The S-PORTAL® product line (Karl Storz- Endoskope, Tutlinen, Germany), includes a variety of long, specially curved instruments and reusable peritoneal access ports. The X-CONE® consists of 2 metal halves that are joined together by a silicone cap once it is placed within the peritoneal cavity. The cap has 3 access channels that can accommodate instruments up to 12-mm in diameter. The ENDOCONE® has channels for six 5-mm instruments and two 12-mm instruments (Figure 4).
The GelPOINT® Advanced Access Platform singleincision system (Applied Medical, Rancho Santa Margarita, CA) incorporates the Alexis® wound retractor with the GelSeal® cap. The GelSeal cap provides a PseudoAbdomen™ platform that floats above the fascial incision, allowing for a fl exible fulcrum around which the cannulas can move independently. This cap can be removed and replaced during the procedure, which facilitates specimen retrieval without removing the entire port (Figure 5).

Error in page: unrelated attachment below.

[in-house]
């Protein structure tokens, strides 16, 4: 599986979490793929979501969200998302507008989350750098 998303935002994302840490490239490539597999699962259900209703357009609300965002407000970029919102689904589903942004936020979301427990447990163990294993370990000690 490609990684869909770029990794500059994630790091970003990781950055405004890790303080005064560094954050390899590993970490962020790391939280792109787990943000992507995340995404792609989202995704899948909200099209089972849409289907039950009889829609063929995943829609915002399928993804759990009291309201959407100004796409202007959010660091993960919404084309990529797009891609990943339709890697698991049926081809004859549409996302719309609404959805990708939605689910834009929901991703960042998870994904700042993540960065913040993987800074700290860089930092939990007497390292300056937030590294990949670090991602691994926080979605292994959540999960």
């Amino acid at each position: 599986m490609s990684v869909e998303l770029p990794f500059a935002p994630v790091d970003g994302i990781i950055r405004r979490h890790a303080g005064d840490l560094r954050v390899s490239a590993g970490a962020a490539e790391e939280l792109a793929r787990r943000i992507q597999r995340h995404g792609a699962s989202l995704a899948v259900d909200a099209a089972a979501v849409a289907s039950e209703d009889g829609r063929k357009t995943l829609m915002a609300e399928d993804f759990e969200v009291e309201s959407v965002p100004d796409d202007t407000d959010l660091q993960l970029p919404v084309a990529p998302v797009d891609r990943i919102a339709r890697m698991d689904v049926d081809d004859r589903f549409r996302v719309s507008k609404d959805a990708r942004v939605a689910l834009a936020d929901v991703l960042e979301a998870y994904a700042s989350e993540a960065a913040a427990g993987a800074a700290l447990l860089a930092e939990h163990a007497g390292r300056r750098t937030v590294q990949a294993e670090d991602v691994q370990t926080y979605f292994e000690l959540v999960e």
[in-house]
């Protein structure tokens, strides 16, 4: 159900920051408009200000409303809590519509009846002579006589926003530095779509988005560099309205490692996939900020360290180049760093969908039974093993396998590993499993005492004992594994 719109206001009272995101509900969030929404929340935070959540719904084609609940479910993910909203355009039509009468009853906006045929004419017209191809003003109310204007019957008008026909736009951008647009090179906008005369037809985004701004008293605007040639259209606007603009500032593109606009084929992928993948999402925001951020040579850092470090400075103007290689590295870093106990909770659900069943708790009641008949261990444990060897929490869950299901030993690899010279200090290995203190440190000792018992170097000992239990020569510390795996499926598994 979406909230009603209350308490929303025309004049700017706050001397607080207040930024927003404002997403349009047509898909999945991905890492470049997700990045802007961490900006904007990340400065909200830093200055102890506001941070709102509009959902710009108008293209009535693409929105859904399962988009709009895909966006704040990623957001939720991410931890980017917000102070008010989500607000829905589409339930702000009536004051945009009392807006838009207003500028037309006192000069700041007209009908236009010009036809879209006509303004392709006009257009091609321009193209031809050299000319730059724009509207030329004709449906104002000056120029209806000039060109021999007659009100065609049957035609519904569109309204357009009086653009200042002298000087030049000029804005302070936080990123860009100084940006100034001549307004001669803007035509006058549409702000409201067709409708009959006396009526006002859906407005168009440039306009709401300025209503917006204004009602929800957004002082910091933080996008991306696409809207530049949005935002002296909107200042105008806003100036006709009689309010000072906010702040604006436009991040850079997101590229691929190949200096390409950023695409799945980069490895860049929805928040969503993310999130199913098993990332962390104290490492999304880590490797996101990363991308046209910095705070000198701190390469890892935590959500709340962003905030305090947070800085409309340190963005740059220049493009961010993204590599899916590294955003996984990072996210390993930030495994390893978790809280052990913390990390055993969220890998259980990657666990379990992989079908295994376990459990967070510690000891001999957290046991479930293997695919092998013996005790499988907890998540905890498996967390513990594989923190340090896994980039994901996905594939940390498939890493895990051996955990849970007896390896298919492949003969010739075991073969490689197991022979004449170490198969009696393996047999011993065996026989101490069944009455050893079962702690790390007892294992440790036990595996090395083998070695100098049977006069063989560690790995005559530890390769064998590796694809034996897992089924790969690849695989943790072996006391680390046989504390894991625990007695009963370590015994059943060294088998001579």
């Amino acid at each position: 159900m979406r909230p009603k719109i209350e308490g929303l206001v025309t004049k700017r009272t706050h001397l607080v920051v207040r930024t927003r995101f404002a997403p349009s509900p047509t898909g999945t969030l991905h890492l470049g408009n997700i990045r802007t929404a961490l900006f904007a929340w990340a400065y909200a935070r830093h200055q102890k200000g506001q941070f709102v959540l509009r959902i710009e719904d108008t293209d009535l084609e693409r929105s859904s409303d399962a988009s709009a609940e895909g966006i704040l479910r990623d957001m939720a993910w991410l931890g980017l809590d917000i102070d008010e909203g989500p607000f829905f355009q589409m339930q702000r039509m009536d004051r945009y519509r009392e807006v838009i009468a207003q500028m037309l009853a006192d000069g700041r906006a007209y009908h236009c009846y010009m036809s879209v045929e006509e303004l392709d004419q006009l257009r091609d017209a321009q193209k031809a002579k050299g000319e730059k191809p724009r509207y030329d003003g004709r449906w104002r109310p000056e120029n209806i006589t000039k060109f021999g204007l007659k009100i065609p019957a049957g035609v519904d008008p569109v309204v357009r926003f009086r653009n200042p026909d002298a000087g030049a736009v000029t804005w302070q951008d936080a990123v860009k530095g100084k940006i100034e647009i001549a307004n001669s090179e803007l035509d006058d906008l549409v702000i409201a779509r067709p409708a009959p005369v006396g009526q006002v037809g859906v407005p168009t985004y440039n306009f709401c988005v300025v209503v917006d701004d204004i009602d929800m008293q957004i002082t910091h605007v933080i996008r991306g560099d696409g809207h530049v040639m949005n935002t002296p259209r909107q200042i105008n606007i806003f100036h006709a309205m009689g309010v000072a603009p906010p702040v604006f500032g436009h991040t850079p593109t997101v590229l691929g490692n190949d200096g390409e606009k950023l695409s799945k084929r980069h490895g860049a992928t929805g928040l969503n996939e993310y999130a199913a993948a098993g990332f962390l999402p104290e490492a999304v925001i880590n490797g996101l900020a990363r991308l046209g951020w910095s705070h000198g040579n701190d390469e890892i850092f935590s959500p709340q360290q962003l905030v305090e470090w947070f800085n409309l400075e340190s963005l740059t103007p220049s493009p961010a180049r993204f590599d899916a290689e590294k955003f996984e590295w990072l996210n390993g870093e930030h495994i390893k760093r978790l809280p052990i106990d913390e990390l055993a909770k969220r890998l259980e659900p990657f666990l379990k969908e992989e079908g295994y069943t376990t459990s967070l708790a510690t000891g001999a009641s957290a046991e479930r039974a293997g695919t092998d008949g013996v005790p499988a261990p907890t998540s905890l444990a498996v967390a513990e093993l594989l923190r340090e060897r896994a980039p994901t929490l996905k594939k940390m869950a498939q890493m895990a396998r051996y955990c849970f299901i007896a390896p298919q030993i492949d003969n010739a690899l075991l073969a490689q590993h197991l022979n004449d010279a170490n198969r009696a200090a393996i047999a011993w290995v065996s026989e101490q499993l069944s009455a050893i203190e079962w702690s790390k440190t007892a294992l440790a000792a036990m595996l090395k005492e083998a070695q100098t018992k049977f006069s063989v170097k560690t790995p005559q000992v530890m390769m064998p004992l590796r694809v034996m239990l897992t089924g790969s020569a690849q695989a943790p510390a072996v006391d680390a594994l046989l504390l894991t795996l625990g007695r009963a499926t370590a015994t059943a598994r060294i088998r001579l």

The Single Site Laparoscopy (SSL) Access System (Ethicon Endo-Surgery, Cincinnati, OH) uses technology from a hand-assist device. The seal cap is fixed to an abdominal wall retractor. The 2-cm retractor can be used in patients with an abdominal wall thickness of less than 4 cm, and the 4-cm instrument can be used in patients with an abdominal wall thickness between 4 and 7 cm. The cap contains one 5/15-mm and two 5-mm channels.
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Various surgical devices are available that allow surgeons to compensate for some common problems associated with the LESS hysterectomy procedure such as the loss of triangulation, decreased working space, and instrument clashing.